But with growth comes many challenges: How can individuals find the best jobs for themselves and their talents and interests? Where can employers find people qualified and talented enough to execute their visions?
These aren’t always easy questions to answer, but Animation Magazine is making it easier with the debut Feb. 13 of its new Career Center, to be found online at www.animationmagazine.net.
The new Career Center is designed to meet employers’ recruitment needs, allowing them to easily post jobs, search effectively for highly qualified and professional candidates using prescreen filters, and only pay to see the resumes of job seekers interested in the position they are looking to fill.
Job seekers can similarly target openings that fit their experience and interests. They also can post resumes anonymously and cre-
flat and dead. So with this creature you don’t want a face with eyes that have nothing behind them because the audience will turn off and lose interest.”
The VFX supervisor made sure that — even as the CG creatures focused on a conversation with another character — their eyes didn’t stay static. The eyes were made to have little darting movements here and there since it makes it appear that the creatures are thinking and taking in the whole scene when their eyes move in this way. It’s a more natural way to bring these large, engaging beings to life.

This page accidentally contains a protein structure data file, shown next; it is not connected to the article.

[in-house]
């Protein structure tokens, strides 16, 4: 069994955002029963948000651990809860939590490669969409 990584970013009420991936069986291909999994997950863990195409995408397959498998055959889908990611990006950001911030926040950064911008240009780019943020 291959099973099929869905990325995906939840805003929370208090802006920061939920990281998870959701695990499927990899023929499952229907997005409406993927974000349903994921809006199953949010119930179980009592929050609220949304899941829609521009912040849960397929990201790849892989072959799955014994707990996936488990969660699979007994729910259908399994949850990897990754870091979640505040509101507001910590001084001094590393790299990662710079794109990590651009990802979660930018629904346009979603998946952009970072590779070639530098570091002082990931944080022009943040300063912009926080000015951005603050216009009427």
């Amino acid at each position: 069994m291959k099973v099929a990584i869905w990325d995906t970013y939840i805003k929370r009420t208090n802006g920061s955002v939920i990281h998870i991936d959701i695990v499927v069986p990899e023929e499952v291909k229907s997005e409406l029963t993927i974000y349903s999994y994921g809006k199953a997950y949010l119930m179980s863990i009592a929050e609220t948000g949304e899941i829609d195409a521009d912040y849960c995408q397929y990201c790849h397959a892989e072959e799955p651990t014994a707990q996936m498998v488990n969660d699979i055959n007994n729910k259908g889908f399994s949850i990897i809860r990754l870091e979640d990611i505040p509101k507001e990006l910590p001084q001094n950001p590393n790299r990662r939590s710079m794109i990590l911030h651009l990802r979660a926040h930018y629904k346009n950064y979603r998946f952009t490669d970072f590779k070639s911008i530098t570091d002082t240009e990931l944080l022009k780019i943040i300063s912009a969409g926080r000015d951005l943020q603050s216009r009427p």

“You try to make people forget there’s a CG character there for a moment,” says Aithadi. “They know it’s a CG character, but if you can switch off for a minute that they know that, then you can get people to enjoy the character for the character itself. So, in my opinion, the eyes are the most important thing and if you have good eyes, you have a way to make everything happen for the audience.” Karen Idelson is a freelance entertainment and tech writer who lives in the South Bay. She’s pretty excited for the next Blade Runner movie.
RealFlow has been used for fluid simulations for a long time now. And Next Limit continues to push its boundaries with new tools for controlling the simulations — tweaking things under the hood to make it faster and more stable, and all the while making things more complex.
The biggest advance is beefing up the Dyverso multiphysics solver, which has been optimized and takes advantage of both the GPU and the CPU in your workstation. Introduced in RealFlow 2015, the solver is meant to take into consideration many different kinds of objects, requiring different solvers, and get them to work together. So even though RealFlow has had fluid and rigid-body solvers, and they have worked together in the past, the Dyverso solver makes them faster, more accurate and more solid.
But then you add the latest craze of granular stuff — teeny tiny grains. Sand. Snow. Tiny ball bearings. Frozen’s dynamic snow-clumping simulations come to mind, as does the hyper-macro world of Pixar’s short, Piper, with its wet sand. And most recently, an Imperial AT-AT (or I guess, ATACT to be accurate) in Rogue One stepping onto the beaches of Scarif.
Yeah, granular simulations are a thing. And Next Limit not only has implemented it, but because it’s within the Dyverso universe, it can interact with other materials like water and rigid bodies.
But they haven’t ignored the Hybrido solver, which makes the larger fluid simulations, such as boats plowing through waves or water crashing up on craggy rocks. Speed, stability and memory management have all improved.